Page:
The first slide shows 3 12. At this point, learners could think, 'it's adding 9,' or 'it's multiplying by 4.' When you click the slide, a second pair appears, it shows 5 20. Learners will be able to confidently decide whether the change is addition by 9 or multiplication by 4. Clicking the slide again will show 0 (the second number, in this case 0, will be shown by a second click). Ask learners what they think the second number should be. Reveal 0 once ideas have been shared.
There are two examples of number pairs with the process of revealing numbers as outlined above. Feel free to do more of these with learners to warm them up.
Get Learning
Share with learners that there are often equations that are used in our regular, everday life that we take for granted. Examples can include:
 bus fares  the total is the number of people in a group multiplied by the cost for each individual
 pizza  the number of piece each person gets is the number of pizza pieces, in total, divided by the number of people
 sale prices  the total cost of the goods and subtract the discount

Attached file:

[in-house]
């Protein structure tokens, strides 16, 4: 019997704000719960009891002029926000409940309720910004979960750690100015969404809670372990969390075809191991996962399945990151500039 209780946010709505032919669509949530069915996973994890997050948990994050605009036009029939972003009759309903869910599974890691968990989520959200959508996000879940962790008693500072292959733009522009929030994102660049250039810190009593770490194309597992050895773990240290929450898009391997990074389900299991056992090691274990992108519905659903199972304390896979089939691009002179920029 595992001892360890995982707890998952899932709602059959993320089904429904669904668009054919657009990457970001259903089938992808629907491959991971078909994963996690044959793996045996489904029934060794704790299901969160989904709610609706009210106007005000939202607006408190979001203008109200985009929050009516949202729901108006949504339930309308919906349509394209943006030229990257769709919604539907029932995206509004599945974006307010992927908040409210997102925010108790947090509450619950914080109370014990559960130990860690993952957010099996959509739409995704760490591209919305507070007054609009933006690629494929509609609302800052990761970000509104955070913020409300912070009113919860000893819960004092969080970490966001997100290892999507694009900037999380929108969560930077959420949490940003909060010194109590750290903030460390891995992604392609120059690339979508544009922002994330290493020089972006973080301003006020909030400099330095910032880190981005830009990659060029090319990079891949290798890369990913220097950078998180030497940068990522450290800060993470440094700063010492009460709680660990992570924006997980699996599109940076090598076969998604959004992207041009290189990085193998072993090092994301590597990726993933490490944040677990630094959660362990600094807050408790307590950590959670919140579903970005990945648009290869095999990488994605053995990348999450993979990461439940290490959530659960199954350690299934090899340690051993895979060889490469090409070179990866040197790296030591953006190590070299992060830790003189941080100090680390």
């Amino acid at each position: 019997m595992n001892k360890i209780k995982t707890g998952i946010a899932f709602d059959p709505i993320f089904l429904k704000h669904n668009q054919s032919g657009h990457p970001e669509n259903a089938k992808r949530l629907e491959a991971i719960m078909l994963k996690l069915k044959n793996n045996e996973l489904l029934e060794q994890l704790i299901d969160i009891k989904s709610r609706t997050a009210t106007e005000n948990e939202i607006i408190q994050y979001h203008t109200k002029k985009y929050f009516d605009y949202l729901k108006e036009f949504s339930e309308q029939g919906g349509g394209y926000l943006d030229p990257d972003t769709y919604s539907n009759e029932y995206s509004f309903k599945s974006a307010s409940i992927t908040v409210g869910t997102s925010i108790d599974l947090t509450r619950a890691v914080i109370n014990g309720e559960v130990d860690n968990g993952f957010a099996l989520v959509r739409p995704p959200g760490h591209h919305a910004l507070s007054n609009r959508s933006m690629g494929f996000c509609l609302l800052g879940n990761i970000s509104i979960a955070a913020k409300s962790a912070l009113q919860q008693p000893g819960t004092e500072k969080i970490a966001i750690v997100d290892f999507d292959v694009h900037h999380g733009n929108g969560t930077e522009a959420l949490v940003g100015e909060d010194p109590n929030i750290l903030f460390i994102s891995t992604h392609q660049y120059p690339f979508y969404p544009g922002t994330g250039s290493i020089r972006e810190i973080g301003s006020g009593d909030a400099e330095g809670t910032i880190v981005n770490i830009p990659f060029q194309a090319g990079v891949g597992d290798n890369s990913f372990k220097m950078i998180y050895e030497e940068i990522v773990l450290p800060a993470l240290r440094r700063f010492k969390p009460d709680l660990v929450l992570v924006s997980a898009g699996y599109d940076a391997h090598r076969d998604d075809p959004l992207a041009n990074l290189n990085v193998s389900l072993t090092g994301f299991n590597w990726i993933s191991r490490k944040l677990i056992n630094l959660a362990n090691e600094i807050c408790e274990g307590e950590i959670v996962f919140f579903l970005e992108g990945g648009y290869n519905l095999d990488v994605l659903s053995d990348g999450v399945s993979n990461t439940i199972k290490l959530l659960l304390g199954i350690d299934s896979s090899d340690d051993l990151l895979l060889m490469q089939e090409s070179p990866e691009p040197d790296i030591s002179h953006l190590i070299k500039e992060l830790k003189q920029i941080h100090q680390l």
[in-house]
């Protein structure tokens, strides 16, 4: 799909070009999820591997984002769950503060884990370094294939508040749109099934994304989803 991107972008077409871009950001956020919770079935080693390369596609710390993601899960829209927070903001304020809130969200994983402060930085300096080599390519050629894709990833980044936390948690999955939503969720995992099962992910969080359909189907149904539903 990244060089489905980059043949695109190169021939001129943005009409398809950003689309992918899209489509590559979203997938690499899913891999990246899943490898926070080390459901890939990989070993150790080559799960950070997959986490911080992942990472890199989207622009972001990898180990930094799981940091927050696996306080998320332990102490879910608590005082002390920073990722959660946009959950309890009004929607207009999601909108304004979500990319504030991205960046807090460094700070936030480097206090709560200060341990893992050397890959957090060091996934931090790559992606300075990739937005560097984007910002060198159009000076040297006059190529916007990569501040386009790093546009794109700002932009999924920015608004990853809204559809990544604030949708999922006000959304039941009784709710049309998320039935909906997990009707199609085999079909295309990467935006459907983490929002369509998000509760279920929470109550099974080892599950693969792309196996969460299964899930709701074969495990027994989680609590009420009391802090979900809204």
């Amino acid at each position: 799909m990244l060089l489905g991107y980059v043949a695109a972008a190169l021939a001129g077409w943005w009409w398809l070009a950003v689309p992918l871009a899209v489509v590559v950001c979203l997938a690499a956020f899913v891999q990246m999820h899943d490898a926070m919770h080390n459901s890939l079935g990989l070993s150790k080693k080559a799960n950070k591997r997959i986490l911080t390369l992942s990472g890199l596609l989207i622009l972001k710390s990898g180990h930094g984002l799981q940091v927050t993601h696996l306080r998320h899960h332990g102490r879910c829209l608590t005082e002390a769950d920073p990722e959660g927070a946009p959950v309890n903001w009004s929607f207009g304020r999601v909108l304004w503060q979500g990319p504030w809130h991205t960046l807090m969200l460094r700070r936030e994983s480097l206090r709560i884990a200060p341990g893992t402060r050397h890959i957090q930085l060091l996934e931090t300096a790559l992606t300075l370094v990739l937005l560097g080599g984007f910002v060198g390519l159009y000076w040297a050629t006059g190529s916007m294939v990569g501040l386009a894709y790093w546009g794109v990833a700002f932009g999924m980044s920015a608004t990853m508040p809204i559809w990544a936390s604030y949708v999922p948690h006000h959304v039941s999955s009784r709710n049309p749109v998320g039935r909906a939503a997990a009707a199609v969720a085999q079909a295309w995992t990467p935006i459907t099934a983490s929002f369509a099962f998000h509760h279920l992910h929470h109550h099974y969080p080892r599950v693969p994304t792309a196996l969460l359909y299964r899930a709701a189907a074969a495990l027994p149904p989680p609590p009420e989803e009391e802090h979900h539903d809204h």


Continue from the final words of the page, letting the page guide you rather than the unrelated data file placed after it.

age differences  your older siblings will always be older than you by the same number of years and months
Tell learners that they are going to do some predictions today based on code that Marty will run. They will need to see or hear the number of steps Marty takes to the side (along the xaxis) and the number of steps they take forward or back (parallel to the yaxis) from the origin of a graph.
The warmup showed pairs of numbers, for this work, learners will need to populate a table by counting Marty's steps to the side and forward/back. When they have determined the pattern or constant used to affect the independent variable, they should complete two other pairs of values included in the table.
The last table example shows an equation with either an x or y value. Learners will need to use the independent variable to solve for the dependent one and could use a range of strategies to determine the independent variable from the dependent one, depending on the learning they have had with you.
The final group task shows a grid alongside an equation. The grid is used to show how the equations look with changing independent variables and the resulting dependent variable.
Time for Practice